Ever since my family left the country in the summer of 1998, my identity was strictly defined by my Israeli passport. Every summer I returned to our beautiful country to visit family, travel the land, and strengthen my bond with the place of my birth.
I could have seen more of America. I could have lobbied my family to vacation elsewhere. Or — like my siblings — I could have stayed in Los Angeles with my friends.
I chose to come home.
I chose to spend my summers in the sweltering heat of the Krayot, swimming in the sea of humidity that threatened to drown my sensitive lungs. I was an Israeli, even though my family had chosen a new base of operations.
But now I am on the cusp of assimilation. For two years my application for American citizenship has gathered dust in my desk drawers; I was frightened of becoming a hyphen. Accepting American citizenship, pledging allegiance to my adopted country, would make me an Israeli-American. No longer would my identity be defined by a single passport.
And why should it be?
I have been in Israel for under a week, yet I could not count the number of times my opinions about the state of the Jewish state have been discounted because my interlocutors labeled me as an American.
I may have been citing Berdichevsky, Gordon, and Mohilever — early Zionists to which we all owe a great deal of gratitude — in my arguments, but because I went to an American university and spent half my life abroad, the refrain remained the same: you don’t live here, you don’t understand.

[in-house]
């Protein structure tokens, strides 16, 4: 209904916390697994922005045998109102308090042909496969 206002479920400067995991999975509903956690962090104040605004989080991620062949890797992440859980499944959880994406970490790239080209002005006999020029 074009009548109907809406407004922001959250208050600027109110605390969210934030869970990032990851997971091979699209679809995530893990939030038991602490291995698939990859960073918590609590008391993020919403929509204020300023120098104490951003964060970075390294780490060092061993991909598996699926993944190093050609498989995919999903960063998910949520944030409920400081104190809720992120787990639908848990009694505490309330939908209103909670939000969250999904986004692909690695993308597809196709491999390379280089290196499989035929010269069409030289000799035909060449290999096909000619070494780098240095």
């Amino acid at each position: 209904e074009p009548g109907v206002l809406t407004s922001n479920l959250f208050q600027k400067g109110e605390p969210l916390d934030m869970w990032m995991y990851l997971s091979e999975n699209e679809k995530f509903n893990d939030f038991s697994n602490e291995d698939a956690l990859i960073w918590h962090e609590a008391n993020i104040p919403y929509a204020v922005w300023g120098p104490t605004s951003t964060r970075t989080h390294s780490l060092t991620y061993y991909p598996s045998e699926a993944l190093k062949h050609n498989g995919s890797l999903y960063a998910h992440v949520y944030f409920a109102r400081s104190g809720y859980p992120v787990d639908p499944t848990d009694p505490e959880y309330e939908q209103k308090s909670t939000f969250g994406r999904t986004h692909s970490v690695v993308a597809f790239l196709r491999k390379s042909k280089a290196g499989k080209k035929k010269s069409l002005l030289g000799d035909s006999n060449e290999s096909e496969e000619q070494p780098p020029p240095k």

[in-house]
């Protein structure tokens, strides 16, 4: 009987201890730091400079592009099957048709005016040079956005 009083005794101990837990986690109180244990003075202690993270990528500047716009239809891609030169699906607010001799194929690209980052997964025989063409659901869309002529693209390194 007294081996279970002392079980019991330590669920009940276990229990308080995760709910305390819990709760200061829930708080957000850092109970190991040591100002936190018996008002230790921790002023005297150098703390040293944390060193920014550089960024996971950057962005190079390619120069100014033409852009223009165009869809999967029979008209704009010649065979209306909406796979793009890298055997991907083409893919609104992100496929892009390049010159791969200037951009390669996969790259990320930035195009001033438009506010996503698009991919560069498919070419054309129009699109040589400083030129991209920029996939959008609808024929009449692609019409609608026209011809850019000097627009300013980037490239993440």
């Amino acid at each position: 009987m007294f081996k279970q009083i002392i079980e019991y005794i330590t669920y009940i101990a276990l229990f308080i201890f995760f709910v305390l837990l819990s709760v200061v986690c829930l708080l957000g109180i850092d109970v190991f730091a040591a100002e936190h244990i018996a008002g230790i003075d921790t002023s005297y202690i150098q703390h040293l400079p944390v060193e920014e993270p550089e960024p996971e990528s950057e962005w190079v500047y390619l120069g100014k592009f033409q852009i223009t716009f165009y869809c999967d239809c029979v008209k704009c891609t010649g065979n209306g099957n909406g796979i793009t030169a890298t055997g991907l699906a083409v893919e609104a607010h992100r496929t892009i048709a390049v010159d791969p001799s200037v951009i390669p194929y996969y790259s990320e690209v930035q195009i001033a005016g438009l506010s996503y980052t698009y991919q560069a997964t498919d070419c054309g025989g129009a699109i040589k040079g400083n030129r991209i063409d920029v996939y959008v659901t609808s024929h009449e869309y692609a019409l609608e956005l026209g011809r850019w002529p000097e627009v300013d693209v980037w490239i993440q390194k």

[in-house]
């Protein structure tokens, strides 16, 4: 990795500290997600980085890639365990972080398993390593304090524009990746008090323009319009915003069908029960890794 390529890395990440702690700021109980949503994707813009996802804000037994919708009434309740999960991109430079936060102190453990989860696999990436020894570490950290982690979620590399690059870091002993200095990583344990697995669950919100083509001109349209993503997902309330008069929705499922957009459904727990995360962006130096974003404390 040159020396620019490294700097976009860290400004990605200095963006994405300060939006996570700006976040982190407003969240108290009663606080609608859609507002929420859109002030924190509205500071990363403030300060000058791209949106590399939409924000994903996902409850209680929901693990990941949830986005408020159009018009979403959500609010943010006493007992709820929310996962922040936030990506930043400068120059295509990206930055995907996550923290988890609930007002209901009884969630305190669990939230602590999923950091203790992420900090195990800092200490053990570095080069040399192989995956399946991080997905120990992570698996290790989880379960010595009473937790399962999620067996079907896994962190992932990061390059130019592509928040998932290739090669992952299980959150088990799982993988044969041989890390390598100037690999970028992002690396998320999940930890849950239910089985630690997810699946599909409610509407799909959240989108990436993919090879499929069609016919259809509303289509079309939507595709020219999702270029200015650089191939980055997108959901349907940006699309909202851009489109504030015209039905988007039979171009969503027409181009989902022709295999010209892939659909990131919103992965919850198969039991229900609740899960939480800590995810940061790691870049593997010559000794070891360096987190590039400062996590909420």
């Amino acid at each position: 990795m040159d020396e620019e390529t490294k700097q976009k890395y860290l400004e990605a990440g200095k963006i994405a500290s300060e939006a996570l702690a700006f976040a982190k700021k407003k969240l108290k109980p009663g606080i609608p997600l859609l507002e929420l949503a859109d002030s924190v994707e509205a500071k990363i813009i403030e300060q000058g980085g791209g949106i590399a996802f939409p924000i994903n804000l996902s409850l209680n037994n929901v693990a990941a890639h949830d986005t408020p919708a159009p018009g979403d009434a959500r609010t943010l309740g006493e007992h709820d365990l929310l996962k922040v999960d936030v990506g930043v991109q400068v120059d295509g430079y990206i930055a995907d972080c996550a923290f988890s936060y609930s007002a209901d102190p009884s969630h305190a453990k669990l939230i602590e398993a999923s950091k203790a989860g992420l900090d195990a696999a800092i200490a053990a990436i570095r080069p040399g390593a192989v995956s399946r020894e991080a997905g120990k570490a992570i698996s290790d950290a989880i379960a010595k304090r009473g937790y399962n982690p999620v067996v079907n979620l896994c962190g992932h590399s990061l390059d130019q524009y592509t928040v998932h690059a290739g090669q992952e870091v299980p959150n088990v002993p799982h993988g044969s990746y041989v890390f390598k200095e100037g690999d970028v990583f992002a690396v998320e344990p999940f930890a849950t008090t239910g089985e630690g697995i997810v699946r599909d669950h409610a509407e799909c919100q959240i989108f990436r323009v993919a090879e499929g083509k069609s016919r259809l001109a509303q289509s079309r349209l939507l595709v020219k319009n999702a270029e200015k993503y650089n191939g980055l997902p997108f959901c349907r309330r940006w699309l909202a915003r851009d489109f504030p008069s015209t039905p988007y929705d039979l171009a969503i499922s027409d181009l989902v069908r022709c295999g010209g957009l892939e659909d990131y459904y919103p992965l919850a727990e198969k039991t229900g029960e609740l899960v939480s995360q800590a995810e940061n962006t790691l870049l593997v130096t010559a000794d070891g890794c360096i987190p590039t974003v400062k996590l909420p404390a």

It’s true. I don’t understand.
I don’t understand how the Jewish state has such sickening levels of social and economic inequality.
I don’t understand what is so urgent that an Israeli would risk a fellow countryman’s life because he was driving only 130 km/h in the left lane on the coastal road.
I don’t understand why the news is filled with fear-mongering about our foreign enemies while our dissolving Jewish identity is swept under the rug.
What I do know is that after years of doing hasbara abroad, I am sick of being treated like a foreigner in a state built for the purpose of protecting and invigorating the Jew. I make a choice to return here instead of exploring the wider world. But the cold reception tempers the enthusiasm for the cause. In the long run, it may lead this ardent believer to embrace the American dream and discard the fragments of the fading visions laid forth by the great Zionist thinkers.
In his written address to the First Zionist Congress, Rabbi Samuel Mohilever tried to reconcile the rift between the religious Zionists and their secular counterparts using a simple analogy: if your house is burning, do you spurn the aid of those who come to your rescue because of a difference in opinions?
In these troubled times, swamped by existential crises from within and without, can the State of Israel and its citizens risk alienating activists because of their place of residence?